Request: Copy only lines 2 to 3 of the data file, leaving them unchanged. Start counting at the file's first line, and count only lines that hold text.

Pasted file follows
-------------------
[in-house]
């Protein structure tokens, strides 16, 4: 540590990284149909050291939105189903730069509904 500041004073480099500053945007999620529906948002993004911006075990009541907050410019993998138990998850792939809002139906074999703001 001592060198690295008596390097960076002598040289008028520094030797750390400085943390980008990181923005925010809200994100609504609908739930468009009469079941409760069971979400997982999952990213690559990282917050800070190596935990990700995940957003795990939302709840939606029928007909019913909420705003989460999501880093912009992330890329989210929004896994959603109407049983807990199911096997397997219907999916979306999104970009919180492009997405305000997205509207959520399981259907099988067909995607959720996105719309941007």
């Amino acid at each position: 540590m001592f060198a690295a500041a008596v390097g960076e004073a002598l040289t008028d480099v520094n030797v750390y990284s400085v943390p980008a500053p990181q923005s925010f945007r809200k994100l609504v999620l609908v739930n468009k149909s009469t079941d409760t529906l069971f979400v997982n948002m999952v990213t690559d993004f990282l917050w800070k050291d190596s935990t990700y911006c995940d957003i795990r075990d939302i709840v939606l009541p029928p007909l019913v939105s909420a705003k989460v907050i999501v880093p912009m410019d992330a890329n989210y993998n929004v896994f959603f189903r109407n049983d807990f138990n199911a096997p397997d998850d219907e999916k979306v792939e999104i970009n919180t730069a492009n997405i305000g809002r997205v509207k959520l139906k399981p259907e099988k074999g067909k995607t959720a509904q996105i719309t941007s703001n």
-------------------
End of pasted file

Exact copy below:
């Protein structure tokens, strides 16, 4: 540590990284149909050291939105189903730069509904 500041004073480099500053945007999620529906948002993004911006075990009541907050410019993998138990998850792939809002139906074999703001 001592060198690295008596390097960076002598040289008028520094030797750390400085943390980008990181923005925010809200994100609504609908739930468009009469079941409760069971979400997982999952990213690559990282917050800070190596935990990700995940957003795990939302709840939606029928007909019913909420705003989460999501880093912009992330890329989210929004896994959603109407049983807990199911096997397997219907999916979306999104970009919180492009997405305000997205509207959520399981259907099988067909995607959720996105719309941007």
């Amino acid at each position: 540590m001592f060198a690295a500041a008596v390097g960076e004073a002598l040289t008028d480099v520094n030797v750390y990284s400085v943390p980008a500053p990181q923005s925010f945007r809200k994100l609504v999620l609908v739930n468009k149909s009469t079941d409760t529906l069971f979400v997982n948002m999952v990213t690559d993004f990282l917050w800070k050291d190596s935990t990700y911006c995940d957003i795990r075990d939302i709840v939606l009541p029928p007909l019913v939105s909420a705003k989460v907050i999501v880093p912009m410019d992330a890329n989210y993998n929004v896994f959603f189903r109407n049983d807990f138990n199911a096997p397997d998850d219907e999916k979306v792939e999104i970009n919180t730069a492009n997405i305000g809002r997205v509207k959520l139906k399981p259907e099988k074999g067909k995607t959720a509904q996105i719309t941007s703001n």